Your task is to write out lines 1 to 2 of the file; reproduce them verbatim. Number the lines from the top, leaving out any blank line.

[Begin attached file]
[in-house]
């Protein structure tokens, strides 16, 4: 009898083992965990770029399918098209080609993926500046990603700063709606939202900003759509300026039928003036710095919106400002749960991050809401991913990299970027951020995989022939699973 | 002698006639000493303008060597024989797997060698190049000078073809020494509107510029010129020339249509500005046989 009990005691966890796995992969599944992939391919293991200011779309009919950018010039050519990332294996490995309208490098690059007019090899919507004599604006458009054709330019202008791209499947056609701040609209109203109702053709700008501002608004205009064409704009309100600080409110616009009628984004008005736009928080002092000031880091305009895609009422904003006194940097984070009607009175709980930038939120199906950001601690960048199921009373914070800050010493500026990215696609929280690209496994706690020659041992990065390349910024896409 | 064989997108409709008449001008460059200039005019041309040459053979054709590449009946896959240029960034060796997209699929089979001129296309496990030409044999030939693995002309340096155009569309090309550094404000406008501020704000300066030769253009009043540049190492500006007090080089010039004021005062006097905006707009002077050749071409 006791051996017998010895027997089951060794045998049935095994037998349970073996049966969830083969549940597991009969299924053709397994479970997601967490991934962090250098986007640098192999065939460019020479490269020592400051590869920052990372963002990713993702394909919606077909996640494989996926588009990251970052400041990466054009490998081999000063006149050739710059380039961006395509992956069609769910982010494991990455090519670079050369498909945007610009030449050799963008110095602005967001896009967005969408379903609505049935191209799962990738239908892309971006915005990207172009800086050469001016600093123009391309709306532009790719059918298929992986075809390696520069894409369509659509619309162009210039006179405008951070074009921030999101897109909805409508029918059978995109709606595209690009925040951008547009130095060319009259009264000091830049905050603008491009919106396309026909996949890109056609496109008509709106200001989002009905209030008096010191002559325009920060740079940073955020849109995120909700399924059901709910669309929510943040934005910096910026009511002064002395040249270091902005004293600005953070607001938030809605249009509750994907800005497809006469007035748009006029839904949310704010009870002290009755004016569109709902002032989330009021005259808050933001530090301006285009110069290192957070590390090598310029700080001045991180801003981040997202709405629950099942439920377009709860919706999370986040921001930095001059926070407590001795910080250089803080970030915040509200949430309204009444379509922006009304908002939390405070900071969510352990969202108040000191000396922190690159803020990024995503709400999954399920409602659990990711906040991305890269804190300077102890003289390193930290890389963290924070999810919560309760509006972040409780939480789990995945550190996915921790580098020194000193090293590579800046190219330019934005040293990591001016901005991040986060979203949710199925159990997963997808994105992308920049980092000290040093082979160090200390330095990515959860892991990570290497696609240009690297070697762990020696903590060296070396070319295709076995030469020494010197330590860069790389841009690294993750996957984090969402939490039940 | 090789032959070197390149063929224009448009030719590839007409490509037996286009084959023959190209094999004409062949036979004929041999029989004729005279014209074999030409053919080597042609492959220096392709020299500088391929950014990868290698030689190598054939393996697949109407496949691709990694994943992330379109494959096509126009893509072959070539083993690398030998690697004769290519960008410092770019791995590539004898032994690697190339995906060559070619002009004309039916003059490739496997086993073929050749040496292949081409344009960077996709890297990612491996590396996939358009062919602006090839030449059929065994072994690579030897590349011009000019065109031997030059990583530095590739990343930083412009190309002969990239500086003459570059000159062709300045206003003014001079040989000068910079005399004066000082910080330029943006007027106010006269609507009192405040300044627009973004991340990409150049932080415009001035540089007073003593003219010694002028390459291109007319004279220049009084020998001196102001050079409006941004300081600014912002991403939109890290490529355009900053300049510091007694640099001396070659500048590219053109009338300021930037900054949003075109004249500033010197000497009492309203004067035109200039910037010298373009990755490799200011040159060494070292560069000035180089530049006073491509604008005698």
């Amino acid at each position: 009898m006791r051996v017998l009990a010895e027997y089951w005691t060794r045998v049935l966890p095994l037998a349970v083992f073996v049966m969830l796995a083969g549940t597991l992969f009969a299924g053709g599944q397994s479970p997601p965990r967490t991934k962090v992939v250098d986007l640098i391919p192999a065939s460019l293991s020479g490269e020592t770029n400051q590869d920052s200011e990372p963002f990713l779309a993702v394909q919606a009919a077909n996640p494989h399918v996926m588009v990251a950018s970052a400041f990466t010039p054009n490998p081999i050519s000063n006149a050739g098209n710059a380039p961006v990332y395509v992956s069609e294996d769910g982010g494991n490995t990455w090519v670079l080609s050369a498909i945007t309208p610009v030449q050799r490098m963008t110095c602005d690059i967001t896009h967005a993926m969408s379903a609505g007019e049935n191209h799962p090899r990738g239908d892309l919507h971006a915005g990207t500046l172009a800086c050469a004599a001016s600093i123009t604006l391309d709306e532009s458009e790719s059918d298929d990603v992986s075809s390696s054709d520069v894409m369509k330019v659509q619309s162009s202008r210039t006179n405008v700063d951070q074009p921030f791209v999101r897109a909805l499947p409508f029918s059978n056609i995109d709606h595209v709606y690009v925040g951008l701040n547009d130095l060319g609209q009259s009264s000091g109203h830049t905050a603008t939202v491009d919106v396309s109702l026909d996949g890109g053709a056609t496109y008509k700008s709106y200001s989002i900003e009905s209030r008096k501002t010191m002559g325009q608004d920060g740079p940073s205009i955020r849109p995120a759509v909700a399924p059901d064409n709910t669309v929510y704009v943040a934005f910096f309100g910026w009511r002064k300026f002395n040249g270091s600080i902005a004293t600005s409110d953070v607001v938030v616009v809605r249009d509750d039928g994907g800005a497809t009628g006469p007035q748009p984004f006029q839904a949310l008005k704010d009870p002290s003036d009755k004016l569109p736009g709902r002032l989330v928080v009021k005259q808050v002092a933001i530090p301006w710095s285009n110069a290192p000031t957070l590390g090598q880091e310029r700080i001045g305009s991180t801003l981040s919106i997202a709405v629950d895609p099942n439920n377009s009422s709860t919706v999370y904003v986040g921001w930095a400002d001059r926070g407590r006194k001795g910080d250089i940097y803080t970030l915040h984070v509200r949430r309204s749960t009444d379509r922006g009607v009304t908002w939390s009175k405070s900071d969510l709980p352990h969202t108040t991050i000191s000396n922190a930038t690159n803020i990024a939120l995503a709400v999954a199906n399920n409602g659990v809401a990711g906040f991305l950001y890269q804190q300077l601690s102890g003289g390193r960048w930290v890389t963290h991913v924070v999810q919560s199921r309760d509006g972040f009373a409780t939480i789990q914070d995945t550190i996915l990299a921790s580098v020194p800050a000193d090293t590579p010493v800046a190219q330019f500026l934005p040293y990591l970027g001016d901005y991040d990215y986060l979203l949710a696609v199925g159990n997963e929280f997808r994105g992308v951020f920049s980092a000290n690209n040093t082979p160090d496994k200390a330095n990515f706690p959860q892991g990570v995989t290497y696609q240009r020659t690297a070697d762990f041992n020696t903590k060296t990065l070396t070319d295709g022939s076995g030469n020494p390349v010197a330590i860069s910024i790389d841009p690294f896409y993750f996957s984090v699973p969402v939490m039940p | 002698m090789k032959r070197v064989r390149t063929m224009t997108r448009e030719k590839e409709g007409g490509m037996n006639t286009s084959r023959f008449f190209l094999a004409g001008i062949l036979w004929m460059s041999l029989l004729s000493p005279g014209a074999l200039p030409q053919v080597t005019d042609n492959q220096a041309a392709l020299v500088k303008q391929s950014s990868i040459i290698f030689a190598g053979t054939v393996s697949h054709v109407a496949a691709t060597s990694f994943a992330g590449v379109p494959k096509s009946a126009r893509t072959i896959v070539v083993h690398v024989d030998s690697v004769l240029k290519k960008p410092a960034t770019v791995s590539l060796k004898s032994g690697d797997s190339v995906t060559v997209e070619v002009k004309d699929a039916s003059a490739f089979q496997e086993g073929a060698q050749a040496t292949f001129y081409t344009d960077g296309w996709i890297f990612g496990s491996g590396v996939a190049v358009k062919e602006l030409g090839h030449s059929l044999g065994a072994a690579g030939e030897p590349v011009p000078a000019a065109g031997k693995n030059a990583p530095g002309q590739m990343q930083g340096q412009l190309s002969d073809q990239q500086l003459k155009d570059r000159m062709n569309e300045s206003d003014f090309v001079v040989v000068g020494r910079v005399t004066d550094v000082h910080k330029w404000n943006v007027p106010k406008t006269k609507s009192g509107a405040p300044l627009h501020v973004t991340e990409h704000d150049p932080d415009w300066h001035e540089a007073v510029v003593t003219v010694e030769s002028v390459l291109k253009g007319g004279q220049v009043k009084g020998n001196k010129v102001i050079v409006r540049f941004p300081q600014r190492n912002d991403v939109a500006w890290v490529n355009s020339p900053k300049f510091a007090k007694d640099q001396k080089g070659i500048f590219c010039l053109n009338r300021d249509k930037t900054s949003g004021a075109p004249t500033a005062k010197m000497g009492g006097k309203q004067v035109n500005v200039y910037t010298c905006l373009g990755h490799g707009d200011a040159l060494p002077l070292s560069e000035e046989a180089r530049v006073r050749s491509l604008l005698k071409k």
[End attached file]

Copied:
[in-house]
């Protein structure tokens, strides 16, 4: 009898083992965990770029399918098209080609993926500046990603700063709606939202900003759509300026039928003036710095919106400002749960991050809401991913990299970027951020995989022939699973 | 002698006639000493303008060597024989797997060698190049000078073809020494509107510029010129020339249509500005046989 009990005691966890796995992969599944992939391919293991200011779309009919950018010039050519990332294996490995309208490098690059007019090899919507004599604006458009054709330019202008791209499947056609701040609209109203109702053709700008501002608004205009064409704009309100600080409110616009009628984004008005736009928080002092000031880091305009895609009422904003006194940097984070009607009175709980930038939120199906950001601690960048199921009373914070800050010493500026990215696609929280690209496994706690020659041992990065390349910024896409 | 064989997108409709008449001008460059200039005019041309040459053979054709590449009946896959240029960034060796997209699929089979001129296309496990030409044999030939693995002309340096155009569309090309550094404000406008501020704000300066030769253009009043540049190492500006007090080089010039004021005062006097905006707009002077050749071409 006791051996017998010895027997089951060794045998049935095994037998349970073996049966969830083969549940597991009969299924053709397994479970997601967490991934962090250098986007640098192999065939460019020479490269020592400051590869920052990372963002990713993702394909919606077909996640494989996926588009990251970052400041990466054009490998081999000063006149050739710059380039961006395509992956069609769910982010494991990455090519670079050369498909945007610009030449050799963008110095602005967001896009967005969408379903609505049935191209799962990738239908892309971006915005990207172009800086050469001016600093123009391309709306532009790719059918298929992986075809390696520069894409369509659509619309162009210039006179405008951070074009921030999101897109909805409508029918059978995109709606595209690009925040951008547009130095060319009259009264000091830049905050603008491009919106396309026909996949890109056609496109008509709106200001989002009905209030008096010191002559325009920060740079940073955020849109995120909700399924059901709910669309929510943040934005910096910026009511002064002395040249270091902005004293600005953070607001938030809605249009509750994907800005497809006469007035748009006029839904949310704010009870002290009755004016569109709902002032989330009021005259808050933001530090301006285009110069290192957070590390090598310029700080001045991180801003981040997202709405629950099942439920377009709860919706999370986040921001930095001059926070407590001795910080250089803080970030915040509200949430309204009444379509922006009304908002939390405070900071969510352990969202108040000191000396922190690159803020990024995503709400999954399920409602659990990711906040991305890269804190300077102890003289390193930290890389963290924070999810919560309760509006972040409780939480789990995945550190996915921790580098020194000193090293590579800046190219330019934005040293990591001016901005991040986060979203949710199925159990997963997808994105992308920049980092000290040093082979160090200390330095990515959860892991990570290497696609240009690297070697762990020696903590060296070396070319295709076995030469020494010197330590860069790389841009690294993750996957984090969402939490039940 | 090789032959070197390149063929224009448009030719590839007409490509037996286009084959023959190209094999004409062949036979004929041999029989004729005279014209074999030409053919080597042609492959220096392709020299500088391929950014990868290698030689190598054939393996697949109407496949691709990694994943992330379109494959096509126009893509072959070539083993690398030998690697004769290519960008410092770019791995590539004898032994690697190339995906060559070619002009004309039916003059490739496997086993073929050749040496292949081409344009960077996709890297990612491996590396996939358009062919602006090839030449059929065994072994690579030897590349011009000019065109031997030059990583530095590739990343930083412009190309002969990239500086003459570059000159062709300045206003003014001079040989000068910079005399004066000082910080330029943006007027106010006269609507009192405040300044627009973004991340990409150049932080415009001035540089007073003593003219010694002028390459291109007319004279220049009084020998001196102001050079409006941004300081600014912002991403939109890290490529355009900053300049510091007694640099001396070659500048590219053109009338300021930037900054949003075109004249500033010197000497009492309203004067035109200039910037010298373009990755490799200011040159060494070292560069000035180089530049006073491509604008005698």